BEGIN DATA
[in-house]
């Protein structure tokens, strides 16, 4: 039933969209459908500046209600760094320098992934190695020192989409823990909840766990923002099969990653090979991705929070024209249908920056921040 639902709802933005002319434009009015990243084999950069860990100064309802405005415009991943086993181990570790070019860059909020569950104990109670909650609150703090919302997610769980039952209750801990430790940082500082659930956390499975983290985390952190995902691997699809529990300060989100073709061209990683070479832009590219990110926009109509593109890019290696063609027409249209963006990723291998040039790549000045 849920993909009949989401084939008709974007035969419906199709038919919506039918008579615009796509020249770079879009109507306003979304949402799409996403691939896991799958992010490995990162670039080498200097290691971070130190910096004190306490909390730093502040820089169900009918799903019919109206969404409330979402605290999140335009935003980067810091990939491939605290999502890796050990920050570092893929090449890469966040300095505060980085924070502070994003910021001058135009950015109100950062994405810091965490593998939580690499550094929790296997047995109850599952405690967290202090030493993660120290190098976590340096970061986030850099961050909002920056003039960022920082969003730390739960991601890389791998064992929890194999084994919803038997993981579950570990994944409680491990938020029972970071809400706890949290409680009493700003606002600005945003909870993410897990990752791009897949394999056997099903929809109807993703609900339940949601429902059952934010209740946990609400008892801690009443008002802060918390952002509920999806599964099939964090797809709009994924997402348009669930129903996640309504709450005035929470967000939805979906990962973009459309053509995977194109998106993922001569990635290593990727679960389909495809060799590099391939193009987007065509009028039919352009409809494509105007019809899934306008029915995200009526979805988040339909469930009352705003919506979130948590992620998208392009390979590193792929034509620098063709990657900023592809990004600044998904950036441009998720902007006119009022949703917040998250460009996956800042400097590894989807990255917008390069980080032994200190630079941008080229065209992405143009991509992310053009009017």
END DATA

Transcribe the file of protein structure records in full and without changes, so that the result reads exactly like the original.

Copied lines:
[in-house]
């Protein structure tokens, strides 16, 4: 039933969209459908500046209600760094320098992934190695020192989409823990909840766990923002099969990653090979991705929070024209249908920056921040 639902709802933005002319434009009015990243084999950069860990100064309802405005415009991943086993181990570790070019860059909020569950104990109670909650609150703090919302997610769980039952209750801990430790940082500082659930956390499975983290985390952190995902691997699809529990300060989100073709061209990683070479832009590219990110926009109509593109890019290696063609027409249209963006990723291998040039790549000045 849920993909009949989401084939008709974007035969419906199709038919919506039918008579615009796509020249770079879009109507306003979304949402799409996403691939896991799958992010490995990162670039080498200097290691971070130190910096004190306490909390730093502040820089169900009918799903019919109206969404409330979402605290999140335009935003980067810091990939491939605290999502890796050990920050570092893929090449890469966040300095505060980085924070502070994003910021001058135009950015109100950062994405810091965490593998939580690499550094929790296997047995109850599952405690967290202090030493993660120290190098976590340096970061986030850099961050909002920056003039960022920082969003730390739960991601890389791998064992929890194999084994919803038997993981579950570990994944409680491990938020029972970071809400706890949290409680009493700003606002600005945003909870993410897990990752791009897949394999056997099903929809109807993703609900339940949601429902059952934010209740946990609400008892801690009443008002802060918390952002509920999806599964099939964090797809709009994924997402348009669930129903996640309504709450005035929470967000939805979906990962973009459309053509995977194109998106993922001569990635290593990727679960389909495809060799590099391939193009987007065509009028039919352009409809494509105007019809899934306008029915995200009526979805988040339909469930009352705003919506979130948590992620998208392009390979590193792929034509620098063709990657900023592809990004600044998904950036441009998720902007006119009022949703917040998250460009996956800042400097590894989807990255917008390069980080032994200190630079941008080229065209992405143009991509992310053009009017």